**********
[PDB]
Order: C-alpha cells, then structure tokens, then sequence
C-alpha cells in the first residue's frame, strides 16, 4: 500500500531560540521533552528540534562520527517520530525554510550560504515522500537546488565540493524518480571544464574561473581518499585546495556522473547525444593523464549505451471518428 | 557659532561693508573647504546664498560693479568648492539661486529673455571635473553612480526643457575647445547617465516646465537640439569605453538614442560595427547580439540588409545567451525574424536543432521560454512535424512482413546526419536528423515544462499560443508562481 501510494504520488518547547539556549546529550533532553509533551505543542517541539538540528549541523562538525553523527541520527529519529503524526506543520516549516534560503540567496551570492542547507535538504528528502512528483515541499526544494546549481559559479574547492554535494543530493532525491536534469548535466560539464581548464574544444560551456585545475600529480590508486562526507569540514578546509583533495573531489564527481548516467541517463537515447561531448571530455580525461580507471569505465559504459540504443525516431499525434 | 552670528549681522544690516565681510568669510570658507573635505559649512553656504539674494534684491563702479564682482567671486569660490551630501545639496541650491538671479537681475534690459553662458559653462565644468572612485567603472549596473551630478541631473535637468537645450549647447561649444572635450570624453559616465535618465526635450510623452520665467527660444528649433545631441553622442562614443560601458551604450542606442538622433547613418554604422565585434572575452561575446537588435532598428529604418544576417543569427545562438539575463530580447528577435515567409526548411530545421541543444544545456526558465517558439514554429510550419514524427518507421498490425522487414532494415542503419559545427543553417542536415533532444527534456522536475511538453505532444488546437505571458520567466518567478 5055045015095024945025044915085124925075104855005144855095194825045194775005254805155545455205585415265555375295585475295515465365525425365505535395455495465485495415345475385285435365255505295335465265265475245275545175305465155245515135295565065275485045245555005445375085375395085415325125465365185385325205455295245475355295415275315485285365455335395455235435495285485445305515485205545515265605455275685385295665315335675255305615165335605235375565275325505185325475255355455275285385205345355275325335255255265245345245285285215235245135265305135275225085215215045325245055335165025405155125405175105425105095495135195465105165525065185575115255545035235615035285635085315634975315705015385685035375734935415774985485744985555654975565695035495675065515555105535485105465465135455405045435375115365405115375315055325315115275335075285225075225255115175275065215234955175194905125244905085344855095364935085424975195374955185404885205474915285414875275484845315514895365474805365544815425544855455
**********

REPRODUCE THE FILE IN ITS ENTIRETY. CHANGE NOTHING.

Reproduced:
[PDB]
Order: C-alpha cells, then structure tokens, then sequence
C-alpha cells in the first residue's frame, strides 16, 4: 500500500531560540521533552528540534562520527517520530525554510550560504515522500537546488565540493524518480571544464574561473581518499585546495556522473547525444593523464549505451471518428 | 557659532561693508573647504546664498560693479568648492539661486529673455571635473553612480526643457575647445547617465516646465537640439569605453538614442560595427547580439540588409545567451525574424536543432521560454512535424512482413546526419536528423515544462499560443508562481 501510494504520488518547547539556549546529550533532553509533551505543542517541539538540528549541523562538525553523527541520527529519529503524526506543520516549516534560503540567496551570492542547507535538504528528502512528483515541499526544494546549481559559479574547492554535494543530493532525491536534469548535466560539464581548464574544444560551456585545475600529480590508486562526507569540514578546509583533495573531489564527481548516467541517463537515447561531448571530455580525461580507471569505465559504459540504443525516431499525434 | 552670528549681522544690516565681510568669510570658507573635505559649512553656504539674494534684491563702479564682482567671486569660490551630501545639496541650491538671479537681475534690459553662458559653462565644468572612485567603472549596473551630478541631473535637468537645450549647447561649444572635450570624453559616465535618465526635450510623452520665467527660444528649433545631441553622442562614443560601458551604450542606442538622433547613418554604422565585434572575452561575446537588435532598428529604418544576417543569427545562438539575463530580447528577435515567409526548411530545421541543444544545456526558465517558439514554429510550419514524427518507421498490425522487414532494415542503419559545427543553417542536415533532444527534456522536475511538453505532444488546437505571458520567466518567478 5055045015095024945025044915085124925075104855005144855095194825045194775005254805155545455205585415265555375295585475295515465365525425365505535395455495465485495415345475385285435365255505295335465265265475245275545175305465155245515135295565065275485045245555005445375085375395085415325125465365185385325205455295245475355295415275315485285365455335395455235435495285485445305515485205545515265605455275685385295665315335675255305615165335605235375565275325505185325475255355455275285385205345355275325335255255265245345245285285215235245135265305135275225085215215045325245055335165025405155125405175105425105095495135195465105165525065185575115255545035235615035285635085315634975315705015385685035375734935415774985485744985555654975565695035495675065515555105535485105465465135455405045435375115365405115375315055325315115275335075285225075225255115175275065215234955175194905125244905085344855095364935085424975195374955185404885205474915285414875275484845315514895365474805365544815425544855455